Today, Drew and Spencer are discussing Daredevil 18, originally released September 2nd, 2015.
Act three: The climax occurs as well as the dénouement, a brief period of calm at the end of a film where a state of equilibrium returns. In other words, it is simply the resolution.
Wikipedia, Act (drama)
Drew: It might be reductive to call the final act of a story the most important, but it certainly defines what kind of story it is; is it a tragic or optimistic? Is it about how people and things change or about how they stay the same? Is it about satisfying resolutions for the characters, or satisfying resolutions for the plot? I’ve presented some obviously false dichotomies there, but the point is, the exact nature of a story, from its ultimate message to its storytelling sensibilities, can’t be defined until that final act. That puts a lot of pressure on the final act — a pressure that is doubly true in comics, where the final issue may make up a tiny fraction of the series’ run. Of course, it’s under pressure that Mark Waid and Chris Samnee’s Daredevil has always had its highest moments, from moving Matt and company across the country to gracefully integrating into whatever crossovers Marvel cooked up to simply resolving the daring cliffhangers they came up with the month before. Daredevil 18, their final issue, is no different, which is exactly why it’s such a remarkable ending. Continue reading →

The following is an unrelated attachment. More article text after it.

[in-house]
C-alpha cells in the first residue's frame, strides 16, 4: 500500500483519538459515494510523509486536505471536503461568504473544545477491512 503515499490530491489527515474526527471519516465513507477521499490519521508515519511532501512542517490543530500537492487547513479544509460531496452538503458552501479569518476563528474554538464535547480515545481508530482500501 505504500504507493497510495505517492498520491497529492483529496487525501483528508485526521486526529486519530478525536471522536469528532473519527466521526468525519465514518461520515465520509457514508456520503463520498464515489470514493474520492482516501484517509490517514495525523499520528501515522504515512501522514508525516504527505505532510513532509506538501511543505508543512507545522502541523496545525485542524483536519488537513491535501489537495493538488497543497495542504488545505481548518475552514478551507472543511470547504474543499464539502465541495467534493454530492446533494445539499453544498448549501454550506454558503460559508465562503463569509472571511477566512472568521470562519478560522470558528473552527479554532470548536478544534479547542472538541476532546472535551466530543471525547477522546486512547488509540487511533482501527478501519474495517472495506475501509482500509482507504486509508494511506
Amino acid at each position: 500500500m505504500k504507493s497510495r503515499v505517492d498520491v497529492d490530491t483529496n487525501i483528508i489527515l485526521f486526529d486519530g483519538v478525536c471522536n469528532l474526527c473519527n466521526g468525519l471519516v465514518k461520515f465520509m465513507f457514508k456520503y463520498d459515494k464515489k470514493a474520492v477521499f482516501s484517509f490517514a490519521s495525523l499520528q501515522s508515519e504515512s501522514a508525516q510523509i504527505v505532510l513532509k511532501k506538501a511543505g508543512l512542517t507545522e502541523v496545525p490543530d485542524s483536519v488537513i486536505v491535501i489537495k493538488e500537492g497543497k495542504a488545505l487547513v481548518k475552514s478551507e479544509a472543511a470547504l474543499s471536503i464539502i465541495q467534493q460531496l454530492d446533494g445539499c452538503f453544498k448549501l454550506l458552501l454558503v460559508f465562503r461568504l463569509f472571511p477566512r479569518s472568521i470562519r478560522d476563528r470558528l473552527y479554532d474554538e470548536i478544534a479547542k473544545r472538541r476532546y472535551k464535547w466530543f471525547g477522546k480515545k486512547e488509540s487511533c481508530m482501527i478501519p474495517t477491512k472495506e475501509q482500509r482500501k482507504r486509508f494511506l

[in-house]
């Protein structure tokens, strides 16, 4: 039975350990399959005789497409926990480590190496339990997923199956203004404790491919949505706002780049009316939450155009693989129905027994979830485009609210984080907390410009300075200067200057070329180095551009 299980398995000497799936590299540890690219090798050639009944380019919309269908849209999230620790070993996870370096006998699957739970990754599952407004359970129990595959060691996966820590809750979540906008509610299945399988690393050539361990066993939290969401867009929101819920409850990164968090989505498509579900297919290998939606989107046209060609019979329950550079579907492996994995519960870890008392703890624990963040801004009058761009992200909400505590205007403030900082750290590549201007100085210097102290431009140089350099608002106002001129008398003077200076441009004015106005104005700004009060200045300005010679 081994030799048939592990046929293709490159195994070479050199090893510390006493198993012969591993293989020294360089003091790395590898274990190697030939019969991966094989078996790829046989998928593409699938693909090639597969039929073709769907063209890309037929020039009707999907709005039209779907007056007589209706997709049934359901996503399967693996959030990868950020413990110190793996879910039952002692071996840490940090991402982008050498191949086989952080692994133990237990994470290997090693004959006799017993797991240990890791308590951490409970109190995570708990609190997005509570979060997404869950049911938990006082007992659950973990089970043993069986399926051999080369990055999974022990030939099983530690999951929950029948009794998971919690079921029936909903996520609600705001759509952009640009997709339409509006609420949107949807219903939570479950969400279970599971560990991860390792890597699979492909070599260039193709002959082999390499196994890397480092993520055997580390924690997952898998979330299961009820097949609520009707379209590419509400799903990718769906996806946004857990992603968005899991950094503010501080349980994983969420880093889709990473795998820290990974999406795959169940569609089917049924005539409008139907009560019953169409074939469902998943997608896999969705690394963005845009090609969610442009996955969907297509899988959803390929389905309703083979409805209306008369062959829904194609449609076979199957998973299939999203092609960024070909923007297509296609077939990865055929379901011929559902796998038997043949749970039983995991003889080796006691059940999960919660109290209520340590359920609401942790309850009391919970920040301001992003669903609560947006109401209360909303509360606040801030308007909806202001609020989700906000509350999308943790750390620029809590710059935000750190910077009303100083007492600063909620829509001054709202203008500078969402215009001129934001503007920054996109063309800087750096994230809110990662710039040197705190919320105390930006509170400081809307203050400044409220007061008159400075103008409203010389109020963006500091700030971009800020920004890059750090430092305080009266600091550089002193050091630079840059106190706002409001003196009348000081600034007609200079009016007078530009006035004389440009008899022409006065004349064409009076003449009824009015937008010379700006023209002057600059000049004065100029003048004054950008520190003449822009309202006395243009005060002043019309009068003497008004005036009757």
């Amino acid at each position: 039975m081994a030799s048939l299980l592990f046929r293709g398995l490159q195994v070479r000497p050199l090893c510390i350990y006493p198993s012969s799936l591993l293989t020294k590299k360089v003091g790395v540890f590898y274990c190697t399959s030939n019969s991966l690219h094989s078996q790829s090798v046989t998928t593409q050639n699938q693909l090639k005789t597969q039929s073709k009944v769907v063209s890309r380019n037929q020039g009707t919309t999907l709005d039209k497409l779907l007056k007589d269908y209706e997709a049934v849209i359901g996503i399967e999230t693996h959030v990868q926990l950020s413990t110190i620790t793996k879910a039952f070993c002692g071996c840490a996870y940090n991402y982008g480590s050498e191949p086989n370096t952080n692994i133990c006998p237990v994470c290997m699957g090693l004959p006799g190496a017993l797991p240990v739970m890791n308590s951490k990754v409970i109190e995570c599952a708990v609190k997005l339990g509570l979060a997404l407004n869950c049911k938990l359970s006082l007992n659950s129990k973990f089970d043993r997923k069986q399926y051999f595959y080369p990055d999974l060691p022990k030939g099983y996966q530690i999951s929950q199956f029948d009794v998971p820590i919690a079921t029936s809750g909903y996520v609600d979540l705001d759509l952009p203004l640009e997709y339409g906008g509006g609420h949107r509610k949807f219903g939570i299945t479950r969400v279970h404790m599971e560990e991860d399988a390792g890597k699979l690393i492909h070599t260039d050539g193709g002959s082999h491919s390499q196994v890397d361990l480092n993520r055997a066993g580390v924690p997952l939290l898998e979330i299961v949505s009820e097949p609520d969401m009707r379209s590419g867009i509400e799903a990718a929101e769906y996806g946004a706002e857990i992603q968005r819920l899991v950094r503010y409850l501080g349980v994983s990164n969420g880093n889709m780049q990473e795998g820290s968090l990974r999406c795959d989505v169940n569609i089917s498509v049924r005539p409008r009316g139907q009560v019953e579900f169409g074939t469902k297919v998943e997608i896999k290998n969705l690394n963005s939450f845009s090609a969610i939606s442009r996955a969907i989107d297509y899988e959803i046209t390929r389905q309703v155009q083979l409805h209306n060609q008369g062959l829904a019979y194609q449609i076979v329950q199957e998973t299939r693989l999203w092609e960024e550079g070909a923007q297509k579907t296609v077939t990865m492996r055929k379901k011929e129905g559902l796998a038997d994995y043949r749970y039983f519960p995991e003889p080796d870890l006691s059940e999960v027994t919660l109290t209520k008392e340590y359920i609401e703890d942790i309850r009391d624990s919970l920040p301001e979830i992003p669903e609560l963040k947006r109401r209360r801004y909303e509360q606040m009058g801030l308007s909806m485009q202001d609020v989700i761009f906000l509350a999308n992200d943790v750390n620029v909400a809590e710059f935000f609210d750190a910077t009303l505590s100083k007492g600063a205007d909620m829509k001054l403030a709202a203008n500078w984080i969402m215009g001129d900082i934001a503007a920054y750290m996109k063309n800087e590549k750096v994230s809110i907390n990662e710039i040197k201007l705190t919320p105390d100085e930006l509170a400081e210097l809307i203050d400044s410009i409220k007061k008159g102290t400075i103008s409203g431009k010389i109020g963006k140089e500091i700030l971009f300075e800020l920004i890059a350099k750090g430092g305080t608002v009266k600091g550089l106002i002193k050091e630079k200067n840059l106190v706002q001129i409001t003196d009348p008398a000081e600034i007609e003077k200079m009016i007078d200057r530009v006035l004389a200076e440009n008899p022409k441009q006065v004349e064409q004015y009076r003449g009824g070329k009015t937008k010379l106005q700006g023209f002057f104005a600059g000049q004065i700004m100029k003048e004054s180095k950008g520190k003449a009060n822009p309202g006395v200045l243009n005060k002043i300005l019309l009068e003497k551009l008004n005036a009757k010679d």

Today, Patrick and Spencer are discussing Daredevil 16, originally released June 24th, 2015.
Patrick: One of the base assumptions that I usually have to check when discussing a work of genre fiction is the assumption that the villain acts as an analogue to the creative forces behind the story. Heroes — be they superheroes or brave knights or swashbuckling adventurers — seldom get to trade in particularly complex or nuanced ideas. But villains! Villains get to have a much more human relationship to morality, often holding conflicting ideas in their heads. What’s more is that both the villains and the creators have the same job: make the hero suffer. This relationship gets even trickier when the characters are on-loan from elsewhere, as is so often the case with comic books. Mark Waid and Chris Samnee have made their mark on Daredevil, but the character does not belong to them in the strictest sense. Issue 16 sees the creators trying to reconcile their relationship to the titular hero, and in so doing, welcome a host of villains into their drama. Continue reading →
Today, Spencer and Ryan are discussing Daredevil 14, originally released March 25th, 2015.
Spencer: One advantage visual mediums such as comics, movies and television have over other mediums is the ability to tell two stories at the exact same time. One of my favorite examples comes from Season Four of Mad Men, where Don’s secretary, Miss Blankenship, dies in the office as the partners are having a meeting with a very important client. As the camera focuses on the clients and we hear only their dialogue, in the background the rest of the staff tries to remove Blankenship’s corpse from the office without the clients noticing. It’s a brilliant bit of dark humor, but I’m always impressed by how well the show tells that second story in the background without a single line of dialogue, even as the audience’s attention is divided. Mark Waid, Chris Samnee, and Matthew Wilson manage to pull off similar feats multiple times in a single issue with Daredevil 14 — it’s absolutely dazzling — but also get a lot of mileage out of the stories playing out behind the scenes that nobody notices. Continue reading →